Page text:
But routinely and definitionally declaring that the bottom 10 percent must go doesn’t make any sense to me. It sounds okay on paper – and who can argue with wanting to raise the bar. But doing an annual or quarterly purge of the bottom x percent strikes me as a recipe for all kinds of bad behavior on the part of managers and employees, and bad morale, as the witching hour for determining who’s on the bottom of the pile this round comes up. It strikes me that this can work – sort of – when there’s an objectively measurable way to determine who’s on last: sales results, production quotas. But where the standards are less quantifiable, watch out.
This is not to say that managers shouldn’t get rid of their “turkeys.” As a manager, you know it when an employee is just not going to work out. Second chance, yes. Third chance, maybe – if the circumstance are really extenuating – but there does sometime come the point where you really need to part company with an employee. And guess what? As often as not, the employee “in question” knows that they’re not a fit. They may not want to be unemployed, but they may be relieved to go.
I had one “problem child” whose performance was incredibly erratic. But she played me like a harp, sensing perfectly when I was about to lower the boom and employing self-preservation tactics that coupled improved performance (to the extent that I would question whether there really was a problem) and a personal sob story. After I got suckered a few times, I sat her down and we worked through an exit strategy. Turns out, she’d knew things weren’t working out and she’d been looking for a job. Did she turn out to be someone else’s problem child or Golden Girl? Not my problem.
Jack may not be right about the percentages, but sometimes you have to call a turkey a turkey and fire away.
Friday, October 13, 2006
WalMart broke Pennsylvania labor laws by forcing employees to work through rest breaks and off the clock, a jury decided yesterday in a decision plaintiffs' lawyers said would result in at least $62 million in damages. Jurors determine damages today in the class-action lawsuit, which covers up to 187,000 hourly current and former workers.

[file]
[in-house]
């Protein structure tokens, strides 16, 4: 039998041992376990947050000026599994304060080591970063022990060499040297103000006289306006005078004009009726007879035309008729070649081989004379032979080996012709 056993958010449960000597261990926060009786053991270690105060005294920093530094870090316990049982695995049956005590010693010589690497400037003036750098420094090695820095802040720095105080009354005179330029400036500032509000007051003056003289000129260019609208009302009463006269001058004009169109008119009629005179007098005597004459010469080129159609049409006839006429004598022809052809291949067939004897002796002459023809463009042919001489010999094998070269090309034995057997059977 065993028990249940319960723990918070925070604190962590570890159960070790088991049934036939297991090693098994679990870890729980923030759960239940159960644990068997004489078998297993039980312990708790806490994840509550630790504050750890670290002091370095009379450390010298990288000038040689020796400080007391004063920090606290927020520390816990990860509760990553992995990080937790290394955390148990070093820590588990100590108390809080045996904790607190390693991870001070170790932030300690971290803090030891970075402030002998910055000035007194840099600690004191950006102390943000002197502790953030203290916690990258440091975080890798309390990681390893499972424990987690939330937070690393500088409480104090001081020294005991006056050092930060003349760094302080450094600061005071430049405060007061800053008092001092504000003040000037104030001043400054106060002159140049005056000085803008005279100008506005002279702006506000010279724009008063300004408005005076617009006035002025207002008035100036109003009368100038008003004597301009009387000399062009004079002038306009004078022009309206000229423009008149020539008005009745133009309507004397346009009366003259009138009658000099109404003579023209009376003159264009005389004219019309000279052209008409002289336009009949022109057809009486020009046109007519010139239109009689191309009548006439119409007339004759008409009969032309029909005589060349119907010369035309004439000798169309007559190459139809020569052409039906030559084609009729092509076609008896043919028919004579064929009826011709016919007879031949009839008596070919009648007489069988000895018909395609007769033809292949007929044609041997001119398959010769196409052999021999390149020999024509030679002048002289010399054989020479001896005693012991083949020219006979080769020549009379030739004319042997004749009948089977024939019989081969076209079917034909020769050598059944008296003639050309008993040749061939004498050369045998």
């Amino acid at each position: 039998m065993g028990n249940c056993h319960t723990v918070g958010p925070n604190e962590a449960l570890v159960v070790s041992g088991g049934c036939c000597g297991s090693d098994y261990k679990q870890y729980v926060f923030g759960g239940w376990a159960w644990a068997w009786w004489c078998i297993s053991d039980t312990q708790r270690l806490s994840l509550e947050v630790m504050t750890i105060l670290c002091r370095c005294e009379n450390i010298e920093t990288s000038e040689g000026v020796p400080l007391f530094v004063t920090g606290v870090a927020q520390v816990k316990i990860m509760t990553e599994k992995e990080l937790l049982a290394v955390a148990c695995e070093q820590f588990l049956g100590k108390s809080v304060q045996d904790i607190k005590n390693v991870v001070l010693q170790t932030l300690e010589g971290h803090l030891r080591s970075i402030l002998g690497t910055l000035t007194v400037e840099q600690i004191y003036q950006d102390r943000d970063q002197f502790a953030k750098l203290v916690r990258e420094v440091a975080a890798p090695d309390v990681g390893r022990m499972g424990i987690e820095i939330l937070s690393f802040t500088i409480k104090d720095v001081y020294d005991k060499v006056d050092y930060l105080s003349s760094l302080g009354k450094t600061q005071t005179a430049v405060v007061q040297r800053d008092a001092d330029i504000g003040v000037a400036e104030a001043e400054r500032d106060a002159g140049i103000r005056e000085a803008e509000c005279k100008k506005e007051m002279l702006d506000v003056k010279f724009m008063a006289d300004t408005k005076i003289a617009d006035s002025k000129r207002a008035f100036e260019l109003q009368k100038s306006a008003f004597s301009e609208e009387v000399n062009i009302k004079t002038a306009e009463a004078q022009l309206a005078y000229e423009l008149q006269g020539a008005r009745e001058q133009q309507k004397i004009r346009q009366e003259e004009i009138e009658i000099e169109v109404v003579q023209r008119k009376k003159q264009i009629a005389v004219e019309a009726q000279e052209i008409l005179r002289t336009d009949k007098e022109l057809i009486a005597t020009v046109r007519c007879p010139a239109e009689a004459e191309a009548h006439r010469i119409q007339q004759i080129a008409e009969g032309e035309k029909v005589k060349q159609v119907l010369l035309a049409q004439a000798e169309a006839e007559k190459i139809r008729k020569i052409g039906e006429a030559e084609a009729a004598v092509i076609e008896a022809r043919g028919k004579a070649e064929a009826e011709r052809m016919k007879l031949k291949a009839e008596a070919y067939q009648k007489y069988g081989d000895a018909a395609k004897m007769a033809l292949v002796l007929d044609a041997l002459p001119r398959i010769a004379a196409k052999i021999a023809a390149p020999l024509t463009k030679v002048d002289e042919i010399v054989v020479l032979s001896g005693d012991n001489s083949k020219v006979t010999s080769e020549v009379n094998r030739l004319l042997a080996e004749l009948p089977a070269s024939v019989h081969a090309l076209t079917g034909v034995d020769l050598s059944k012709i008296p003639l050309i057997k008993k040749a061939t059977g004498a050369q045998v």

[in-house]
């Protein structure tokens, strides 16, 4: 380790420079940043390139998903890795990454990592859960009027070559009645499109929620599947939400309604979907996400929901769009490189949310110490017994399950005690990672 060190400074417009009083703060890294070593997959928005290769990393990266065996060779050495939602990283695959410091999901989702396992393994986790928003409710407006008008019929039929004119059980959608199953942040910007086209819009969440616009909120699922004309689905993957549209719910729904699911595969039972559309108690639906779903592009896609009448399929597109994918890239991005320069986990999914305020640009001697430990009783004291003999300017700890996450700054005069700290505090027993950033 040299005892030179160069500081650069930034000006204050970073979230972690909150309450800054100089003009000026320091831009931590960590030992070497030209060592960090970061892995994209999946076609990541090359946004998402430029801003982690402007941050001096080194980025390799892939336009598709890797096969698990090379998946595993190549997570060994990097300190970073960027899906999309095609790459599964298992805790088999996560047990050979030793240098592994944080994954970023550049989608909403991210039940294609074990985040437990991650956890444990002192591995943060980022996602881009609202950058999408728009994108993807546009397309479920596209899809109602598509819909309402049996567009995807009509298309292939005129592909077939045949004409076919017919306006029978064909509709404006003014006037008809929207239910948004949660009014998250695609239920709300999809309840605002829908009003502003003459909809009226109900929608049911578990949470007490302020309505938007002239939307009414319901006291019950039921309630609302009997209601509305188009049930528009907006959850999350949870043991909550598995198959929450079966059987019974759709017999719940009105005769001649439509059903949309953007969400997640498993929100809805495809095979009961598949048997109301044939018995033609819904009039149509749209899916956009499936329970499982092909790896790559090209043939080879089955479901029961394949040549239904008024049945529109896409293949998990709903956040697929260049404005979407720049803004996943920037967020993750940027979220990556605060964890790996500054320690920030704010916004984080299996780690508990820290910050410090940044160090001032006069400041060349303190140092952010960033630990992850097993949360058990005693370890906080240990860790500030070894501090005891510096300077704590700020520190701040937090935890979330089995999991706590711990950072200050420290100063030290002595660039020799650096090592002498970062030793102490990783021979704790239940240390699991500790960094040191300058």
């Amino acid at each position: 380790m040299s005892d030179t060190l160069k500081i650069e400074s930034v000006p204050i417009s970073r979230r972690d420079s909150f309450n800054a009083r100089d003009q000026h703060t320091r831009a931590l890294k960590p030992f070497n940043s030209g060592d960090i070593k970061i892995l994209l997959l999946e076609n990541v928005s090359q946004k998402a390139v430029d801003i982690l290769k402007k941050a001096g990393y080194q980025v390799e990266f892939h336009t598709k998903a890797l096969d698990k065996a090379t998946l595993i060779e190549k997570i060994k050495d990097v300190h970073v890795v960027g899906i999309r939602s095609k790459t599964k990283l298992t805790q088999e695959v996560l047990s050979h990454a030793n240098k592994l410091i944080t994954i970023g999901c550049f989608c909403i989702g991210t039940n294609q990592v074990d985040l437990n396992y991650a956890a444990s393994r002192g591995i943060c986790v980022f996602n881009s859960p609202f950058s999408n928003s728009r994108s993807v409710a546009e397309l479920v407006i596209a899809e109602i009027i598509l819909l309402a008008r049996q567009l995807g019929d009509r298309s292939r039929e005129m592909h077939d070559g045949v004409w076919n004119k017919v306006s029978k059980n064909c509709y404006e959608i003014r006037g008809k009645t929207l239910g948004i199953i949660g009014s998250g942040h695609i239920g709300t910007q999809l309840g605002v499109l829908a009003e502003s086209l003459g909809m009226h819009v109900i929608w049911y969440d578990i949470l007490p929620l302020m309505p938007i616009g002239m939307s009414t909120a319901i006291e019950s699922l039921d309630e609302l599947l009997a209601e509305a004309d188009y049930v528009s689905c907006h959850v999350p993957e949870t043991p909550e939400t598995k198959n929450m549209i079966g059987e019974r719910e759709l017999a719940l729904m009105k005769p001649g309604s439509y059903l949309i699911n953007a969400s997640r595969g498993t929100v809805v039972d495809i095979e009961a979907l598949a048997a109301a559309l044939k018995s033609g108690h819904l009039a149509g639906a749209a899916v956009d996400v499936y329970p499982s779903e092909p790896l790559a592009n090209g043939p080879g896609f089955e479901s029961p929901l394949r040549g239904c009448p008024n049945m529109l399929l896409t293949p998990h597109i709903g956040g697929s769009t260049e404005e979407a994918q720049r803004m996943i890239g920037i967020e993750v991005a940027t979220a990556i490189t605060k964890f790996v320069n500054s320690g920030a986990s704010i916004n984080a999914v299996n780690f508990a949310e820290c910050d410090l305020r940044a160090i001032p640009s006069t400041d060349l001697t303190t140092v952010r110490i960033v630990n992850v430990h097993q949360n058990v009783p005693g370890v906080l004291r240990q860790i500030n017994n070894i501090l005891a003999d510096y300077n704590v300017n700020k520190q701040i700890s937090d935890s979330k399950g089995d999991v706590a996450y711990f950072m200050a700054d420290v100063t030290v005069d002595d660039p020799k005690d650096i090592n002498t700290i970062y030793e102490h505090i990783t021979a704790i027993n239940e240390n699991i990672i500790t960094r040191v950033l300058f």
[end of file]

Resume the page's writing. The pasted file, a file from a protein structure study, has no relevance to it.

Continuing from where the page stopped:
"I think it reinforces that this company's sweatshop mindset is a serious problem, both legally and morally," said Chris Kofinis, a spokesman for WakeUpWalMart, a union-funded effort to improve working conditions. The Bentonville, Ark.-based retail giant is facing a slew of similar suits around the country. Wal-Mart settled a Colorado case for $50 million and is appealing a $172 million award in California. The company declined to comment yesterday because of the pending deliberations over
The Pennsylvania jury deliberated for several hours after a five-week trial. Jurors found that Wal-Mart acted in bad faith but rejected claims the company denied workers meal breaks. Wal-Mart, the nation's largest employer, earned about $10 billion in 2004.
The Pennsylvania case involves labor practices at Wal-Mart and Sam's Club stores between March 1998 and May 1, 2006. Lead plaintiff Dolores Hummel claimed that she had to work through breaks and after quitting time to meet work demands in the bakery. She said she worked eight to 12 unpaid hours a month .
"One of Wal-Mart's undisclosed secrets for its profitability is its creation and implementation of a system that encourages off-the-clock work for its hourly employees," Hummel said in her lawsuit, which was filed in 2002. The plaintiffs used electronic evidence, such as systems that show when employees are signed on to cash registers and other machines, to help win class certification during several days of hearings last year
Yet another chapter in the ongoing downtrodden workers vs. rapacious behemoth saga which will continue to be played out over the next few decades. (And while I do believe that WalMart employees are downtrodden, and that the big-box stores despoil both the landscape and small town/city culture, and that WalMart is driving down quality by letting price trump it every time, WalMart does provide a lot of jobs (however terrible) and cheap goods (which we arguably don't really need is such vast quantity and array). Obviously, it's a juicy story because it involves the company that everyone loves to hate (or hates to love). But it's a really interesting story with so many threads connected to the ongoing shifts (and rifts) in our economy and culture: loss of manufacturing jobs (and a middle class existence for blue collar workers), globalization (which is, of course, both good and bad news), the religion of rampant consumerism, technology innovation (and invasion), race to the bottom pricing (in the end, who wins that race?)...
Enough: I'm not an economist - I'm just married to one. But I've worked enough lousy retail jobs in my life to know that every four hours or so, you really deserve and need a break. WalMart needs to start giving them to its folks. (Sometimes it's hard for those of us who work in jobs that don't involve a punch-card to imagine what it's like to be on one.)